Perhaps the biggest saving grace for Lipinski’s 2020 reelection effort was a decision by the Democratic Congressional Campaign Committee not to hire companies working for primary challengers, cutting off substantial resources to candidates like Newman.
However, the move only emboldened progressives, who have stepped up their own anti-Lipinski campaign. Amid a slew of new anti-abortion laws passed in predominantly Republican states last spring, women’s organizations and activist groups pressured DCCC chairwoman Cheri Bustos (D-Ill.) to back out of a fundraiser for the congressman — a friend who helped whip support for her DCCC job.
Lipinski, and Reps. Henry Cuellar (D-Texas) and Collin Peterson (D-Minn.) are the last three anti-abortion Democrats left in the House. But Cuellar and Peterson represent conservative, mostly rural areas, where the broader Democratic message might not appeal. So, what’s made Lipinski a marked man is the combination of how openly and actively he defies a core principle of the party while holding a left-leaning district — where the November election is rarely competitive — in a deep-blue state. He’s also been out of step with his party on issues related to the LGBTQ community, including his initial opposition to same-sex marriage, although he supported repealing “don’t ask, don’t tell.”
His views on social issues aren’t aligning with the Democratic Party’s big-tent coalition, which is “built more now on the strength of suburban women and people of color and less on the votes of rural white working-class men” that once defined Lipinski’s district, said Lanae Erickson, an executive vice president for social policy and politics at Third Way, a centrist Democratic think tank. “That means we still need lots of moderate candidates, but the ones who prevail will likely be a different breed than the old Blue Dog social conservatives.”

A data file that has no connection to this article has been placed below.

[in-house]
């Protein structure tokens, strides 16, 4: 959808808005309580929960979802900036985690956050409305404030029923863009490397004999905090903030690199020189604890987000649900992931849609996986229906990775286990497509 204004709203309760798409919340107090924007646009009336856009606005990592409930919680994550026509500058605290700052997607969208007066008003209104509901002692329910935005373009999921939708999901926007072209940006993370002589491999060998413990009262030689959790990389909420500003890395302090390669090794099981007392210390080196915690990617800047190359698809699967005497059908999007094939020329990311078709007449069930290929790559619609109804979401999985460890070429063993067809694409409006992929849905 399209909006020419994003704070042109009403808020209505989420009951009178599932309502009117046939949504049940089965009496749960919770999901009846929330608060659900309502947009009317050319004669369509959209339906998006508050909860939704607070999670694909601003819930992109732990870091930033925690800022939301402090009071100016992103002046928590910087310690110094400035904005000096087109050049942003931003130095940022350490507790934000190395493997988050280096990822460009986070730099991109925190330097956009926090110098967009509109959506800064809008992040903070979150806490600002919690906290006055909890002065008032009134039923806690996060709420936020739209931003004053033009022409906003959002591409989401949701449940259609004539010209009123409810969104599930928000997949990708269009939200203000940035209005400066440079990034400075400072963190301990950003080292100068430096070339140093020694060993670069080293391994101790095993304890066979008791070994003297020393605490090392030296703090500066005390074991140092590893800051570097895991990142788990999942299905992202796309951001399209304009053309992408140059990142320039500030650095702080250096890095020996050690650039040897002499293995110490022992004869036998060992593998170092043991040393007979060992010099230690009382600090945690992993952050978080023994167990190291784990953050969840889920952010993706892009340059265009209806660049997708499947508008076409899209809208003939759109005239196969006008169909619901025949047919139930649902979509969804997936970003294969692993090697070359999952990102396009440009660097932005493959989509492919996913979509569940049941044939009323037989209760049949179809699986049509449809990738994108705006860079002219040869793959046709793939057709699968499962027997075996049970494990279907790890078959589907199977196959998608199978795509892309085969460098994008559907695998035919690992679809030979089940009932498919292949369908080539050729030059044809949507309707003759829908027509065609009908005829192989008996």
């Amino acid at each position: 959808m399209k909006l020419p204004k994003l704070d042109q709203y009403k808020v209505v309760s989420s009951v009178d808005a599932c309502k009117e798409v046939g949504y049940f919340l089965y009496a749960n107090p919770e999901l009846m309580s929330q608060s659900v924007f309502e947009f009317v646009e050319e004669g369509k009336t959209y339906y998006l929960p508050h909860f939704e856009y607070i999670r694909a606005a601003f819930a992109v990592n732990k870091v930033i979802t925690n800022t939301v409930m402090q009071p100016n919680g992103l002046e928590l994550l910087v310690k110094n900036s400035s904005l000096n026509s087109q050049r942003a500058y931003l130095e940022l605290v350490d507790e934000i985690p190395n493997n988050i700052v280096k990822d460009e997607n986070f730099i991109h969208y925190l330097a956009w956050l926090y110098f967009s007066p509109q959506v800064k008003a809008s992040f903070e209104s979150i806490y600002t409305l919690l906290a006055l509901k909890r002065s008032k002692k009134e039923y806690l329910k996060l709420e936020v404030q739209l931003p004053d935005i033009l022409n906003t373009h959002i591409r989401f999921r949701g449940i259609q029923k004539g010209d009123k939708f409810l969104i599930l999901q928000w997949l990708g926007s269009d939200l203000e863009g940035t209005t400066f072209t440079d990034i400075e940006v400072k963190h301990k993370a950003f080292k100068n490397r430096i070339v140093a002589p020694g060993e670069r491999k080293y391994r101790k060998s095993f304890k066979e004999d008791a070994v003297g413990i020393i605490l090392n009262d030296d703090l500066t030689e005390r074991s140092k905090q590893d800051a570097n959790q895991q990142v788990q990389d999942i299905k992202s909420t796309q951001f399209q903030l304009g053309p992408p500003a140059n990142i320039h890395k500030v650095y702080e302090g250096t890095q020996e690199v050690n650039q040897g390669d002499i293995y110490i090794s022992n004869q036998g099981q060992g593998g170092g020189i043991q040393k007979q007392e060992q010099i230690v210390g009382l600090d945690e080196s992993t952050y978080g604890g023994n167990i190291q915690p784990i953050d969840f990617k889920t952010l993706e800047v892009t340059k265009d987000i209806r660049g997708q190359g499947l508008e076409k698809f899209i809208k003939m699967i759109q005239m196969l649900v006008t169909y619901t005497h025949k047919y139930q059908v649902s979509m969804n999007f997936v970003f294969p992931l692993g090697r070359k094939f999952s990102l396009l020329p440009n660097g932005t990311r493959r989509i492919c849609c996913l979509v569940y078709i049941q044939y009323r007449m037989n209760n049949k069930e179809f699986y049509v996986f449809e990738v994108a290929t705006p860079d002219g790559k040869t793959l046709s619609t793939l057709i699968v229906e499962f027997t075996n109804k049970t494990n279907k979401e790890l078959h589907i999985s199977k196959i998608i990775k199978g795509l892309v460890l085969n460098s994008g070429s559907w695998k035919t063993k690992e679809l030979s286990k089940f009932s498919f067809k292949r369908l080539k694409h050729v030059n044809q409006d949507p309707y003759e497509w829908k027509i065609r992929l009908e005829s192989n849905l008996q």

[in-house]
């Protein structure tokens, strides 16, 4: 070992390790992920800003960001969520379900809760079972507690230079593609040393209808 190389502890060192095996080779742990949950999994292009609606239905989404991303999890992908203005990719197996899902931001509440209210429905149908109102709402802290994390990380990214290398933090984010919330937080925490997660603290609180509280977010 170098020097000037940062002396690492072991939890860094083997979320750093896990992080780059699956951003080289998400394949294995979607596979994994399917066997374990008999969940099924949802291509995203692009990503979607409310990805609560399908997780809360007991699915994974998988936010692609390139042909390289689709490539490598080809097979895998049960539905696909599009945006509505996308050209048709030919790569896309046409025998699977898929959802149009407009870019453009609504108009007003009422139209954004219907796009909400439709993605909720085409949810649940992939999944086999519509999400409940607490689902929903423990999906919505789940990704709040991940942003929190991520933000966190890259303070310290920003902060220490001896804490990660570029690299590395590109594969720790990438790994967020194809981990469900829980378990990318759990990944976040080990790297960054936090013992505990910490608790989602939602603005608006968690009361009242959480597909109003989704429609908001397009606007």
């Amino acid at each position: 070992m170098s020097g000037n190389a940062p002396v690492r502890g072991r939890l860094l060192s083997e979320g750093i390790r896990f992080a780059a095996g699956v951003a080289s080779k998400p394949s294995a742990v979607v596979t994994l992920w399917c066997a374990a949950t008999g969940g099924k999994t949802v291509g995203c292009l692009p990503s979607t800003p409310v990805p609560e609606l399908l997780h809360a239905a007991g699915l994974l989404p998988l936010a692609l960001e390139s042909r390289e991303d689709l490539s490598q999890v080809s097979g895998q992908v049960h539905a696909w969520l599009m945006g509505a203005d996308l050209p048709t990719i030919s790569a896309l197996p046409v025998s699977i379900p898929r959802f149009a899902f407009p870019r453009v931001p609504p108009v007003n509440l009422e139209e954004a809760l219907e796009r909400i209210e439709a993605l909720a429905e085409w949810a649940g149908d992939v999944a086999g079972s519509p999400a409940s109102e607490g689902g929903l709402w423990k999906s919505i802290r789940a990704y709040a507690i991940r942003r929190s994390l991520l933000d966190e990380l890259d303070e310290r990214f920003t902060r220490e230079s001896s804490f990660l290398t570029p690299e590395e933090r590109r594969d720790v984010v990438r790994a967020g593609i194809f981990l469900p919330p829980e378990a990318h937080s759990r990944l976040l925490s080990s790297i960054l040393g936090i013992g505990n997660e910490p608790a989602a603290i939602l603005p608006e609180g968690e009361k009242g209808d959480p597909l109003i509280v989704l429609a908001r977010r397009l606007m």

Lipinski frequents rallies against abortion rights and, along with Peterson, was among just two Democrats to join Republicans earlier this year in calling on the Supreme Court to consider overturning Roe v. Wade, the landmark decision granting a constitutional right to an abortion in the United States.
His signing on with Republicans “was a thumb in the eye” to Democrats who are sympathetic to Lipinski’s beliefs but don’t see the need to embrace his anti-Roe efforts, said Rose, the Chicago consultant.
But Lipinski counters by that isolating abortion critics within the Democratic Party “plays right into the hands” of Trump. “That was a factor in President Trump getting elected in the first place. It’s frustrating for me personally for my position in the party but I think it’s bad for the Democratic Party to be sending that message.”
Still, while he’s conservative, Lipinski hasn’t vowed allegiance to President Donald Trump or switched parties like Democrat-turned-Republican New Jersey Rep. Jeff Van Drew. And though he didn’t endorse fellow Illinoisan Barack Obama for a second term, Lipinski very much sees himself as a Democrat. He says his views fit with the Democratic ideals of government protecting constituents, in this case, “babies in the womb.”
Lipinski says his blue-collar constituents want to talk about health care. And though he has pivoted to support Obamacare after initially voting against it, he is unmoved by his party’s progressive shift on abortion rights.
Still, he recognizes the pressure to replace him with a more liberal Democrat is mounting and has ramped up his campaign operation.
“We’re better organized. We’ve had people out canvassing for the past three or four weeks, so we have a good ground game. And we have a much more active social media presence than we did two years ago,” he said.